Mexico needs more MROs: VivaAerobus CEO

Washington DC
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VivaAerobus would like to see more heavy maintenance firms based in its home country of Mexico, says the carrier’s chief executive Juan Carlos Zuazua during a panel at the MRO Americas conference in Phoenix on 10 April.

As a low-cost carrier that outsources its heavy maintenance, VivaAerobus today turns to companies in Central America or North America because there are very few MROs to choose from that provide these services in Mexico, says Zuazua.

“Indeed they have very good quality, but perhaps the cost is not where we would like it to be,” he says.

The airline would ultimately like to combine the quality from these providers with lower turnaround times and lower costs, says Zuazua. Maintenance is VivaAerobus' largest controllable cost, he notes.

The low-cost carrier does not intend to go into the heavy maintenance business to support its own fleet. However, it is considering providing letters of intent for MRO services to investors who could bring certain capabilities to the country for the right price, pending the proper certification.

“At the end we are not interested in building heavy maintenance, but right now we’re trying to develop this specific action within the industry--or task--and looking to support potential investors on the MRO side that are willing to invest in Mexico, and putting them in contact with local governments,” he tells Flightglobal.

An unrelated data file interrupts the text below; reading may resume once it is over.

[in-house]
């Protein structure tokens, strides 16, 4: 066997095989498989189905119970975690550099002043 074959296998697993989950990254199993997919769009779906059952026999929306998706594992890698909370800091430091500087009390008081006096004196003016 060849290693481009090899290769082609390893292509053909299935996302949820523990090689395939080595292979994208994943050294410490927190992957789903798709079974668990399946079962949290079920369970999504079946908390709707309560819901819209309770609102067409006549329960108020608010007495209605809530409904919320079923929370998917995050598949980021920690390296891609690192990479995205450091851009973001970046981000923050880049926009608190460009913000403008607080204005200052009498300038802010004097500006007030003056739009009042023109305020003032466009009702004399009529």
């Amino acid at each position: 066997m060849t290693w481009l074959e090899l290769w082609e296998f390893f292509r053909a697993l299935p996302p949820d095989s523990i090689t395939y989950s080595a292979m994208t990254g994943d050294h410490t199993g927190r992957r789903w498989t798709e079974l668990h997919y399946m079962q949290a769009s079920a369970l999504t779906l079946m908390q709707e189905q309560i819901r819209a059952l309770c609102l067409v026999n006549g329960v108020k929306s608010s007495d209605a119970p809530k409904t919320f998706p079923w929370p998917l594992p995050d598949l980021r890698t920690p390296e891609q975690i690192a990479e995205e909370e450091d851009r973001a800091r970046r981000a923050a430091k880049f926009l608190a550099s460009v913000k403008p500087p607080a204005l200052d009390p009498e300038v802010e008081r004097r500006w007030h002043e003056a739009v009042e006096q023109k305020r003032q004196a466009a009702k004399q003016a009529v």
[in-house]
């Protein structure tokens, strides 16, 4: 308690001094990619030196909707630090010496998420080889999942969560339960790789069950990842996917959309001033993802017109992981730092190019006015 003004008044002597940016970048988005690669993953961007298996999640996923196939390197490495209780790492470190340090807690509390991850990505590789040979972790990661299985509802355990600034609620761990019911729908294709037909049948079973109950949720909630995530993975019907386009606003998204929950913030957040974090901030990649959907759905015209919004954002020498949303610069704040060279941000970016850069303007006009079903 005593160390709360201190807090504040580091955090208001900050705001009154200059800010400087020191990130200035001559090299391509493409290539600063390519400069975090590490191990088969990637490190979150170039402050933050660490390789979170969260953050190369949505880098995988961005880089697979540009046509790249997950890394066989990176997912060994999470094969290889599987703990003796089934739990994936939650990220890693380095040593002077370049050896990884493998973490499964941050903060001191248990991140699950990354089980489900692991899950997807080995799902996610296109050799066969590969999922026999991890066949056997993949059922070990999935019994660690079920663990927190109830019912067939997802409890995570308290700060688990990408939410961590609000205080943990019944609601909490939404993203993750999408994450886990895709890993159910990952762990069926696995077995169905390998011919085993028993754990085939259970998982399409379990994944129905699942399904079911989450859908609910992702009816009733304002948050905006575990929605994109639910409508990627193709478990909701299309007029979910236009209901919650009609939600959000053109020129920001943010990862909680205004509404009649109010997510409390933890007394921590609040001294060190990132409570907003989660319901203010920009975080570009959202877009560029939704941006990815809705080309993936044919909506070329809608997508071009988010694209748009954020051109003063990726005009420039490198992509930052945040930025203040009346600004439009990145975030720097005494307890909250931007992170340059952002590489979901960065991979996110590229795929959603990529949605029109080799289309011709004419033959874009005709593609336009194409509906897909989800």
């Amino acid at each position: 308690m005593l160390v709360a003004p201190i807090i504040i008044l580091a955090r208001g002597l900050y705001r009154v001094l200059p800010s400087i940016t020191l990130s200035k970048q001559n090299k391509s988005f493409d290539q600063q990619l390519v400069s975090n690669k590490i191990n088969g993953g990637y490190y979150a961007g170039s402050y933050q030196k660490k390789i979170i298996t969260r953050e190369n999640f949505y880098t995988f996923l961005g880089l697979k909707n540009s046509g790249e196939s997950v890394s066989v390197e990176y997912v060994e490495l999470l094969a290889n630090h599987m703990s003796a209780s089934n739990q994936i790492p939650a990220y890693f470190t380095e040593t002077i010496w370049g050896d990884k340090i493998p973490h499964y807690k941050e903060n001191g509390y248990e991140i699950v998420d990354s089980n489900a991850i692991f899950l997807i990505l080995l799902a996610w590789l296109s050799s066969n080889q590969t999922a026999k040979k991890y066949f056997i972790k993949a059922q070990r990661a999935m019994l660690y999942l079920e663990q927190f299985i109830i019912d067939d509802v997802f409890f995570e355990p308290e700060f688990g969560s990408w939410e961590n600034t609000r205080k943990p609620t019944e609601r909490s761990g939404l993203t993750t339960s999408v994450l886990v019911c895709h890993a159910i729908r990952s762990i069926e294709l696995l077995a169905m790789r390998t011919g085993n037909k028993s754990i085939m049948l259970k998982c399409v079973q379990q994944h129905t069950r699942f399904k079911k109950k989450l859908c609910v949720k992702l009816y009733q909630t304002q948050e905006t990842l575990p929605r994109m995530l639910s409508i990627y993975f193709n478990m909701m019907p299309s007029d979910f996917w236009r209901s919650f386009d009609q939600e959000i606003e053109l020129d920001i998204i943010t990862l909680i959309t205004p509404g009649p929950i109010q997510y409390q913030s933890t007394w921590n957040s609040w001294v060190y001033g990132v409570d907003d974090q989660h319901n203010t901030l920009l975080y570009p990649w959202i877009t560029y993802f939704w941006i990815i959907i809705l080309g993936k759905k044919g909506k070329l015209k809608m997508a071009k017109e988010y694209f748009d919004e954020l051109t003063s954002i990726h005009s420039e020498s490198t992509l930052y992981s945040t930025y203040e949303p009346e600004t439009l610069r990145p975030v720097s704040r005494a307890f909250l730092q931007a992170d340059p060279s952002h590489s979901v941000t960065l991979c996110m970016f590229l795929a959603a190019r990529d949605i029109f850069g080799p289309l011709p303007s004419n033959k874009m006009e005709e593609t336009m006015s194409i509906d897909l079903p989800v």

To lower costs throughout the supply chain, VivaAerobus focuses on strategic partnerships. For example, the carrier signed an eight-year power-by-the hour component agreement with UK-based AJW Aviation for its Airbus A320 and A320neo aircraft after working with the parts provider for several years. The carrier is phasing out its 737s in favour of the A320s by 2016.

SkyTeam partners Delta Air Lines and Aeromexico inaugurated a new 100,000ft2 (9,290m2) facility at Queretaro International airport for its TechOps Mexico facility. The MRO firm’s chief executive Miguel Uribe has said that the venture is looking to add third parties by the end of the year and to be “the biggest and the greenest MRO in the region.”

Zuazua says that he will be interested in the new MRO, but notes that the firm is mostly serving aircraft from the two carriers right now.

“I think we will certainly need to develop other options,” he says.

Mexicana MRO, the other main heavy maintenance firm in the country, was cleared earlier this month by a Mexico City court to continue operations under a restructuring agreement while the airline of the same name will be liquidated.

When asked if VivaAerobus is still considering going public, Zuazua says "yeah, of course" but notes that the airline would wait for the right time to do so. The carrier had prepared to go public in February but had postponed the measure, citing unstable market conditions.